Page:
Quebec's political struggle for autonomy, independence, and the protection of its language, culture, and heritage is shrouded in ambiguity. Let us shed some light on the subject for you.
Why have the province's linguistic and cultural tensions dragged on for nearly four hundred years? In what ways does it differ from the rest of Canada? Did indigenous peoples play a key role in shaping the province's identity and culture? For what reasons did Quebec's two sovereigntist referendums fail? And what was the Quiet Revolution?
The historic rivalry between Britain and France was an intense, long-standing geopolitical struggle. Relations between the empires cooled at the dawn of the modern age. Today, the nations are close allies, but the embers of Franco-Anglo strife still burn at the core of Quebec society. While Francophone nationalists stress the importance of enacting linguistic and cultural protection laws, Quebecois Anglophones and other non-Francophones claim to be increasingly marginalized by the laws and ideologies of a society ravaged by mass cultural anxiety.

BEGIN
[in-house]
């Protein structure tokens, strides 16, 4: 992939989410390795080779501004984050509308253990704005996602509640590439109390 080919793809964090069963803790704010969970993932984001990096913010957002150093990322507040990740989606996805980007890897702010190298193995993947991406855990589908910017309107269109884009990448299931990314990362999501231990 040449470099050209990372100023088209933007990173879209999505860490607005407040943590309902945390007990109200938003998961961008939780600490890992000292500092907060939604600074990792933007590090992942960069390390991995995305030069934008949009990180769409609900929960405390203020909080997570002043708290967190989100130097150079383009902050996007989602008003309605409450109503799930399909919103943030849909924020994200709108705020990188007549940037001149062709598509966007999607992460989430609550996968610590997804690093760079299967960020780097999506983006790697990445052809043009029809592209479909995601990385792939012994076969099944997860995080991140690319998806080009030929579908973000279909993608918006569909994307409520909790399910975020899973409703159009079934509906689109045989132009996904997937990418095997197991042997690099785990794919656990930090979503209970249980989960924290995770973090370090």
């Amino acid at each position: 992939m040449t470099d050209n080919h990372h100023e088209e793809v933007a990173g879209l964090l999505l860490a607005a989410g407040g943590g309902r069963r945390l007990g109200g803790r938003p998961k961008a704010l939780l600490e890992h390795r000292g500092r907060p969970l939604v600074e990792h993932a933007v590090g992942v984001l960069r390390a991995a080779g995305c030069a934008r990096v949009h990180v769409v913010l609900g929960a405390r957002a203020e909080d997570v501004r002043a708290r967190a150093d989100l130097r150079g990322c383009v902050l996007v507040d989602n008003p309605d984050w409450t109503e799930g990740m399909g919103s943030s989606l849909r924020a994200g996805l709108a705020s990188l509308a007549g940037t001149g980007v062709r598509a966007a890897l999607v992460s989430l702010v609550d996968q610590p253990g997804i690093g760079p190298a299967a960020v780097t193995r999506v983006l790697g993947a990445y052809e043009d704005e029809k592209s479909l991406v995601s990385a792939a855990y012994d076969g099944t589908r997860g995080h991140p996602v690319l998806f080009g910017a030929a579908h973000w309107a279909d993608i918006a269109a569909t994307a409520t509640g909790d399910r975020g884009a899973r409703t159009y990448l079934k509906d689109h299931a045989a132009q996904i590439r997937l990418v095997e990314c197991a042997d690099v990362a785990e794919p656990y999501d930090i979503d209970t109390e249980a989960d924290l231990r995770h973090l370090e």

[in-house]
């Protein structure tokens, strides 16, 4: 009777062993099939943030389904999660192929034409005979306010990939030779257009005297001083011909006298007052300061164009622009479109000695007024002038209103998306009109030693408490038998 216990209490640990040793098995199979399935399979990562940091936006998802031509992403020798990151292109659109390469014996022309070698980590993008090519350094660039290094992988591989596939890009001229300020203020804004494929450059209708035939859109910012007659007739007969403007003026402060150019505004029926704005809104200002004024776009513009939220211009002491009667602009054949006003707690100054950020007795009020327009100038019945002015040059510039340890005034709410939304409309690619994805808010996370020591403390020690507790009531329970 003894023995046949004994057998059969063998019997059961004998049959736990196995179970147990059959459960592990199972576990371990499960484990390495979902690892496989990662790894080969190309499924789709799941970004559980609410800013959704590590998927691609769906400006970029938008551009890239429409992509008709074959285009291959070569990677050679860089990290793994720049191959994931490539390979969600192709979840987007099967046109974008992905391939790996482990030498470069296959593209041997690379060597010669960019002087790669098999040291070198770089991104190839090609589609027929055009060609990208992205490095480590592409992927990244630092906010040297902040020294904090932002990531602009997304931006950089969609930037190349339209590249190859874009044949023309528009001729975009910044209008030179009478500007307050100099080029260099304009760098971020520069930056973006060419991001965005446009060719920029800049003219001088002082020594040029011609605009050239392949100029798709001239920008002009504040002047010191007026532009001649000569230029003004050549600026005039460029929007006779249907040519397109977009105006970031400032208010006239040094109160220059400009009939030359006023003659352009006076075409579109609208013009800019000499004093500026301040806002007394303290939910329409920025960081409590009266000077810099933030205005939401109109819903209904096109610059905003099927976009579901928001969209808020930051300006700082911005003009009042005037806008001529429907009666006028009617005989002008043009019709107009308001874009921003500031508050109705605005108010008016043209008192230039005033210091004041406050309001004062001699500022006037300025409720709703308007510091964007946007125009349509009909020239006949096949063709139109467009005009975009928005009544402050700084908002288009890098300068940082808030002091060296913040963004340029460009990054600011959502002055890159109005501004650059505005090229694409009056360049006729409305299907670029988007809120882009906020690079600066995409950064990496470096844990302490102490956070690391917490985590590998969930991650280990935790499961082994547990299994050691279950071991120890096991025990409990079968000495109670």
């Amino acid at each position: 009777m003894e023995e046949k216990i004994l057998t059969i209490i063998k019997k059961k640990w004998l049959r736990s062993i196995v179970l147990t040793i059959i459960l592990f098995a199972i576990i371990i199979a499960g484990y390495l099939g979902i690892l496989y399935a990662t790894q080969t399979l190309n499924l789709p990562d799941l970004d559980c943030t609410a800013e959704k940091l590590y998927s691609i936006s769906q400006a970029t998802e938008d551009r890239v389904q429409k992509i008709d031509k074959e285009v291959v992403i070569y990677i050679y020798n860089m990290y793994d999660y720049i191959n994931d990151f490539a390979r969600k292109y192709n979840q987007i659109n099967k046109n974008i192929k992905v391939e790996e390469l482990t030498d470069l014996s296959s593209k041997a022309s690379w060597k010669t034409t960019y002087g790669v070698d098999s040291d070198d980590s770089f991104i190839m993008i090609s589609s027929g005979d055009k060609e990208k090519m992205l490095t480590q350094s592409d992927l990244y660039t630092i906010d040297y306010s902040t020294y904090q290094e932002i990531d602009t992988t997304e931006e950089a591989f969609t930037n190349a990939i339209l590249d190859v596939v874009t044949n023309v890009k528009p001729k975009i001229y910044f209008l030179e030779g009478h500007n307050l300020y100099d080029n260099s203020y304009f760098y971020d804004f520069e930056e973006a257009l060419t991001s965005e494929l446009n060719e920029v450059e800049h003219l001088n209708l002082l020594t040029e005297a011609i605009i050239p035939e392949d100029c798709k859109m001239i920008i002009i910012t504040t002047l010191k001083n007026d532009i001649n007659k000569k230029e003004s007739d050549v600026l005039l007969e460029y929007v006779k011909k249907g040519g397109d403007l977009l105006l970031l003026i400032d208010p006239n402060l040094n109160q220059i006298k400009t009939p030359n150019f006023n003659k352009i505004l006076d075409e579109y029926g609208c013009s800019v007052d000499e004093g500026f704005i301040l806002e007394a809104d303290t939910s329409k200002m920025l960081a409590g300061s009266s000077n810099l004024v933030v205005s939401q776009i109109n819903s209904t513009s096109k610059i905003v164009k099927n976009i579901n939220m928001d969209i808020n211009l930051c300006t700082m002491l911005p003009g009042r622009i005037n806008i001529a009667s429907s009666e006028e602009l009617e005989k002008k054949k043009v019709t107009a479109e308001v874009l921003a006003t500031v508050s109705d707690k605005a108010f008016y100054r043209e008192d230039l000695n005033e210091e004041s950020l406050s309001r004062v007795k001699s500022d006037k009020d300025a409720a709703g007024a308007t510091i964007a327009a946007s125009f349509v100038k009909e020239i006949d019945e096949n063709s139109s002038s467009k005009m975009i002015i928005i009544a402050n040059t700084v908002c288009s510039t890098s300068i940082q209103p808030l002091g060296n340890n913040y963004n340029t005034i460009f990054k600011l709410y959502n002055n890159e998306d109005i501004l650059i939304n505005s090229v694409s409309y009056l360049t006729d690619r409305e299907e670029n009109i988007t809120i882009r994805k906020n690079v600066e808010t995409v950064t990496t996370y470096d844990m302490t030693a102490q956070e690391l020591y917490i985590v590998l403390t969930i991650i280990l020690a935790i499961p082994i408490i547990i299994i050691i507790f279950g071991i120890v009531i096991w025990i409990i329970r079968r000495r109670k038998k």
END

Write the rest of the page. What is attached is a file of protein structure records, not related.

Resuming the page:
So, what is the truth? This book seeks to untangle the storied history and complexities of Canada's rebel province. It attempts to make sense of how a province of one of the world's most progressive countries continues to ignite conflict between its French- and English-speaking communities.
Some of what this book examines includes the following: